I think the title definitely hints at that nostalgia, especially as the film of the same title was made in 2010. A lot has happened between then and now, especially with regards to the Internet and the Web 2.0 era that we still reside in, even if we’re currently in a transitional realm. The idea of the avatar and having multiple personalities that you switch between is not a new concept, within the art world or otherwise. However, these ideas are becoming even more prominent within contemporary society, which I hint at slightly in the accompanying text for the exhibition. It feels like more and more people are saying one thing in offline space whilst having a completely different opinion online. The most obvious example of this phenomenon is Donald Trump winning the American presidential election last year. There is no real coincidence that members of 4chan managed to predict the win: they were actively fighting against the ‘social media bubble’ before it became a buzz word, pumping out fake news and learning the ways of ‘meme magic’.
We are still fetishizing the digital spaces of Second Life, over ten years after the virtual world was created; or, alternatively, building on them with more sophisticated and intricate procedurally generated worlds. It’s that idea of nostalgia again, for the gamers who inhabit the worlds and the developers who create them. Deviating from the norm in any industry is difficult, especially in the gaming industry where budgets are incredibly tight and jobs are scarce. Why make something new when the next Call of Duty will sell millions of copies?
Each of the artists in Life 2.0 are coming at this idea of the avatar or online persona through the lens of the cultural moment that we are currently witnessing. This can be in an obvious way, such as in the video work by Max Colson titled Construction Lines that considers ideas of gentrification and class, or in a slightly more humorous attitude such as in in Naomi Fitzsimmons’ film Ariane, which details her journey to discover the origins of one particular stock image model.
Of course traditional social media, for now, does afford a certain sense of escapism even it is slowly becoming harder to create social media accounts under fake names. I think people want a separate space to dole out hate, even though Trump supposedly changed everything by allowing people to out themselves as bigots on and offline. I also believe that there is a sense of the unknown when discussing ideas relating to 4chan or Second Life, especially in those social circles who haven’t even heard of 4chan.
The film Life 2.0, directed by Jason Spingarn-Koff
Wade Wallerstein: Can you speak a bit more to the relationship of the Spingarn-Koff’s documentary to the show? Obviously, this film influenced you enough to co-opt the title. What connections do you draw between specific artworks and themes explored in the film?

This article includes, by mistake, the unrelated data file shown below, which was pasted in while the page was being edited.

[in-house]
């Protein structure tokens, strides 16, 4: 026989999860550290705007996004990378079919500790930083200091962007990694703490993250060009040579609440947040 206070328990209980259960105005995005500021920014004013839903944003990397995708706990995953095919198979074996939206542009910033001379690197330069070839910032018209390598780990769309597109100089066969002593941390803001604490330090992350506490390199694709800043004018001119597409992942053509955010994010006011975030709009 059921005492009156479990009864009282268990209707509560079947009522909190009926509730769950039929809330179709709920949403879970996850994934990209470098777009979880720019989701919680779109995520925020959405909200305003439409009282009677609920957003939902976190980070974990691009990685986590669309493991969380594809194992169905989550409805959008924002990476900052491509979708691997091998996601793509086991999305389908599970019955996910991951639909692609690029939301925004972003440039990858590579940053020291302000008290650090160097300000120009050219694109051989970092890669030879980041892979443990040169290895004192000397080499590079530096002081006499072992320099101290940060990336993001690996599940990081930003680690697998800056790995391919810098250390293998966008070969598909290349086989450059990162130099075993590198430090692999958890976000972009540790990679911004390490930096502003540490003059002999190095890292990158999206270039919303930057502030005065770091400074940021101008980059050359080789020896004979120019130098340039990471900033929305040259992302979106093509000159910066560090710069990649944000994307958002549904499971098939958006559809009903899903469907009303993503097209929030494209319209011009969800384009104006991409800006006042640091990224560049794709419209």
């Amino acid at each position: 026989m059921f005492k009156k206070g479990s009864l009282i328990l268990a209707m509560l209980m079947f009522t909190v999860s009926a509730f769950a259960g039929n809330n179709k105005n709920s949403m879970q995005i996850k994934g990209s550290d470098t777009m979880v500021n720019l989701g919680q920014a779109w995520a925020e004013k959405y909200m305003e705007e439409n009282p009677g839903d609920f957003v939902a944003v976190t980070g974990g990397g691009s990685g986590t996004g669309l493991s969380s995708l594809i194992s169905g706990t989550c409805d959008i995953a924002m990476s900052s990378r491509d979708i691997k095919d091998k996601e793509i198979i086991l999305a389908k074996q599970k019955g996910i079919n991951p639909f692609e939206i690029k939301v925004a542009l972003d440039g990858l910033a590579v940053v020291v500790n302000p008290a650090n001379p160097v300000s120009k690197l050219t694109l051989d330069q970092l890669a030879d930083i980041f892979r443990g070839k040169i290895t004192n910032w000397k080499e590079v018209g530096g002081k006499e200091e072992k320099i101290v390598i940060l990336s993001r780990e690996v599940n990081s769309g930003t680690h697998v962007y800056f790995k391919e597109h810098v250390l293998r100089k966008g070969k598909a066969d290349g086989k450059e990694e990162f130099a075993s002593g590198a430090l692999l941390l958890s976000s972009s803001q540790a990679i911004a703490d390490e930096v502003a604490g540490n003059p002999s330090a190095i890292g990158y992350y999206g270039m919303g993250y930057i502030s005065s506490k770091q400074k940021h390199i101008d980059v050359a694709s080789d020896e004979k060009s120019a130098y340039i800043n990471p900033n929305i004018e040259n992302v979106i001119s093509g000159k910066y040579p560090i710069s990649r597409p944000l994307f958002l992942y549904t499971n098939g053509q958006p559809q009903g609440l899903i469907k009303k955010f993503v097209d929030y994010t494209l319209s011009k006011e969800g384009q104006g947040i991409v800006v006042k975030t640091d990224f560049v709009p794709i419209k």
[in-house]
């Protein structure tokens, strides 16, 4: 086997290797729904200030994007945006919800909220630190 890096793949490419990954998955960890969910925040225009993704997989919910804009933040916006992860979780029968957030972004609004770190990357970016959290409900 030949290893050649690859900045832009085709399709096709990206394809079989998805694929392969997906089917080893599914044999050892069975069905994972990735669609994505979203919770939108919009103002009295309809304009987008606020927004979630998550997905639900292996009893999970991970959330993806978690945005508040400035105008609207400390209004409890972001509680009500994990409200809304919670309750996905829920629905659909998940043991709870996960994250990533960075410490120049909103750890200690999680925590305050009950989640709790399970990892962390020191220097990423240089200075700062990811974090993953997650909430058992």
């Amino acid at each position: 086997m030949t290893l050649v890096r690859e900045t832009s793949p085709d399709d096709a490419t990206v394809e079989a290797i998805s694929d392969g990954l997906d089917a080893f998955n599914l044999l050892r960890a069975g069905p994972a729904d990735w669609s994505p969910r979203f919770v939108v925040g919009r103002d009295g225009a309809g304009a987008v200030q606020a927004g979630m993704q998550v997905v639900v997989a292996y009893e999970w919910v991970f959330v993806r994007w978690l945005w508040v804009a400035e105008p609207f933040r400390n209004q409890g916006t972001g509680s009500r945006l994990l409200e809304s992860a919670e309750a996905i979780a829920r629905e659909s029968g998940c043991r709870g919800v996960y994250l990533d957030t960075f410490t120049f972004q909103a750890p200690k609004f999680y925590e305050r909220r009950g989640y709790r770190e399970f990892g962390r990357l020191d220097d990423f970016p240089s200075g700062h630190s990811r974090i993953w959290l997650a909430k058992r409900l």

Bob Bicknell-Knight: I think the film acted more as a starting point to discussing the aforementioned concepts surrounding the show, and as an inspiration to me. Life 2.0, the documentary, looks into a number of ideas that are explored further in the exhibition; from new forms of labor to polyamorous relationships to the addictive nature of virtual spaces. The artists in the show explore these concepts in various ways. Tom Kobialka’s video, Pearl Diving for Wyrms, utilises footage from a Kickstarter campaign and was partly filmed and produced at a video game publishing company. The work serves to critique methods of player acquisition and game monetisation. Roxman Gatt’s works, the two Touch Paintings included in the show, are built upon the intimate relationship that the artist has with the screen. This she explores through the digital assemblages that can be found scattered throughout the pavilion. Anne de Boer and Eloïse Bonneviot’s performative artwork also featured in the exhibition: The Mycological Twist / Riverside / Rust was a week-long workshop based primarily within the video game Rust. The aim of the intervention was to survive and create a sustainable space within the hospitable wasteland of the video game’s online environment. It’s interesting to look at these works after watching the fairly dated film, seeing how much the world has changed since then, both on and offline.
Screenshot from South Park, season 19 episode 10: The Hobbit
Wade Wallerstein: How do you see persona development evolving over the next few years? What is the future of the digital self?
Bob Bicknell-Knight: Realistically, who knows? Predictions are always inevitably going to be wrong even when they’re close to being right, read anything written by Philip K Dick and you’ll see what I mean, or watch an episode of the original Star Trek. An increasingly common assumption is that we as a human race will eventually live out our lives through our digital second selves, a 2009 and probably quite irrelevant film at this point, Surrogates played on this idea, although this was less about a ‘digital’ self and more about having a second body in the physical space, a luxury available to the wealthy. Ready Player One, the 2011 science fiction novel by Ernest Cline is another dated example of what is to come, users living out their lives through gaming rigs connected to a digital world akin to Second Life dubbed The Oasis, where children go to school and you trade in real world currencies to travel across the virtual abyss. Entire industries reside within The Oasis, thriving, whilst the physical world is slowly dying from climate change and overpopulation. A heart wrenching, very true to life depiction of how your digital self is already becoming somewhat more important than your physical self was questioned in a 2013 episode of South Park called The Hobbit. Influenced by how digital images produced and shared online are becoming more relevant than our physical selves, with reference to Kim Kardashian, the girls at South Park Elementary all start attending a Photoshop class, enhancing their digital appearance which comically affects how their psychical selves are seen away from the illustrious screen. The boys, instead of showing off their physical girlfriend’s attractiveness in real life, show each other digitally altered images on their phones instead. It’s an incredibly grotesque depiction of how obsessed we as a culture have become with our perfected online self. There are already artists, like LaTurbo Avedon, who exist solely as internet avatars, usually a collective of people working under one assumed digital persona, making work with a certain autonomy in a very obtuse way. I personally tend to view the evolution of the digital self in a fairly negative light, to me the physical self is an important part of who we are as a human race, but that’s probably a longer conversation…